The University of Maine men’s ice hockey team doesn’t have a coach.

Well, that’s not accurate. The Black Bears have Bob Corkum, who, since Tim Whitehead was fired a couple weeks ago, has served as interim coach of the team. But interim is fleeting. When a coach is tagged with the interim label, there’s no sense of control, only a sense of chair filling.

The only word that conjures less respect than interim is substitute.

Maine has its search committee in place, now the search begins. It might take a while, and you know what? It should.

Maine is filling the school’s marquee job. Coming off of just one trip to the NCAA tournament in six years, this hire is the most important coaching hire in the history of University of Maine athletics. Get it right, and the team is back among the top teams not just in Hockey East, in the nation. The right coach will boost the win total, and with it, the bottom line, as the Black Bears fill Alfond Arena night after night.

Get it wrong, and Maine continues to be irrelevant, just another team. The Black Bears continue to play in front of smaller crowds, and the comparisons to Lake Superior State continue. Lake Superior State was a college hockey juggernaut, winning three national titles between 1988 and 1994. The Lakers haven’t played in the NCAA tournament since 1996.


Fans are already clamoring that the search is taking too long. Message boards are chock full of the rantings of fans who are crazy mad because Maine didn’t land Jim Montgomery. On Monday, Montgomery, the leading scorer in Maine hockey history with 301 points (103 goals, 198 assists), was named head coach at the University of Denver.

On paper, Montgomery looks like the perfect fit at Maine. He was an All-American for the Black Bears, and captained the first national championship team in 1993. He played years of professional hockey. He was an assistant coach at the Division I level before spending the last three seasons as head coach of the Dubuque Fighting Saints of the Junior A United States Hockey League.

Montgomery knows the kind of players Maine needs to be a top flight program, because he’s coached them and he’s been one.

Montgomery’s resume is not pristine, though. The elephant in the room is a drunk driving conviction. Would this have been a deal breaker with Maine? It’s hard to say, but it has to be considered. Maine is a public institution, and may be unable to overlook such a blemish, no matter how strong the candidate. Denver is a private school, and does not have to answer to a state legislature.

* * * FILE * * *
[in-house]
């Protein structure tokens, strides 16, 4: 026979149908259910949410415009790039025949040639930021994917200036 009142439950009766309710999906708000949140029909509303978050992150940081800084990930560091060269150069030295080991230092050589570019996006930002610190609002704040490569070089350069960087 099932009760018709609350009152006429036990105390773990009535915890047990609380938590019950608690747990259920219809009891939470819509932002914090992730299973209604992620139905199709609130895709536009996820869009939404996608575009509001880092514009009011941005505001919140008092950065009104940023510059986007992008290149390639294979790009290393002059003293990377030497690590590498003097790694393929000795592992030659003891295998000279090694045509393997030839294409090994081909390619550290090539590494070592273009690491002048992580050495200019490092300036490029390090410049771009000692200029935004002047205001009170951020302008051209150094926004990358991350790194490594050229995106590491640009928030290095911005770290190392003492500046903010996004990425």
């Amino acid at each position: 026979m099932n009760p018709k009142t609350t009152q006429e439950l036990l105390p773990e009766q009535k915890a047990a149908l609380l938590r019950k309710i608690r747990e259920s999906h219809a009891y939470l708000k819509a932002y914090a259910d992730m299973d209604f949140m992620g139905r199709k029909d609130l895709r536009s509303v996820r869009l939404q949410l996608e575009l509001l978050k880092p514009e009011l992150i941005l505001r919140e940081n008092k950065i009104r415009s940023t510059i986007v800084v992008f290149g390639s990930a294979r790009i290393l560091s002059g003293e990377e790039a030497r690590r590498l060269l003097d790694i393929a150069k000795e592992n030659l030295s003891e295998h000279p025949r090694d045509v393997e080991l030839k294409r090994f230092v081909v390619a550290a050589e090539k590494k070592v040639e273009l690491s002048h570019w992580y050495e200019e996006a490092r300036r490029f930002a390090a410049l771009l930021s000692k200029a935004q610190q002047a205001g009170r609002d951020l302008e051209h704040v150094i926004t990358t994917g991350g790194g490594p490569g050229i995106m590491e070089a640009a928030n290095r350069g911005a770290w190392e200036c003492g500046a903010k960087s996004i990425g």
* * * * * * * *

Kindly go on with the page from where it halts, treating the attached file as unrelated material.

Montgomery aside, Maine will have a deep pool of candidates from which to select a new head coach. There’s George Gwozdecky, Montgomery’s predecessor at Denver, who led the Pioneers to back-to-back national titles in 2004 and 2005. Scott Pellerin, who won the 1992 Hobey Baker award while playing for Maine and is now the head coach of the Bridgeport Sound Tigers of the American Hockey League. Jim Tortorella, former Colby head coach and current assistant at the University of New Hampshire, would be a good choice.

Greg Cronin, who filled in for Shawn Walsh when he served a year-long suspension in 1996 and later was head coach at Northeastern should be a candidate. Taking the interim label off of Corkum, a longtime NHL player who has coached at the junior and college levels for years could be the right move.


There may even be a young up and coming coach with no name recognition, somebody like Walsh all those years ago. Somebody who just needs a chance.

Maine has options. Athletic director Steve Abbott and his selection committee need to weigh them all, and weigh them carefully. Hockey East is a tough conference, and with the impending additions of Notre Dame and the University of Connecticut, it’s only getting tougher.

Are the Black Bears going to regain relevance, or are they going to be one of those lost programs, one of the teams that used to be a contender? The committee needs to take its time, because this is one it cannot get wrong.

Travis Lazarczyk — 861-9242

[email protected]


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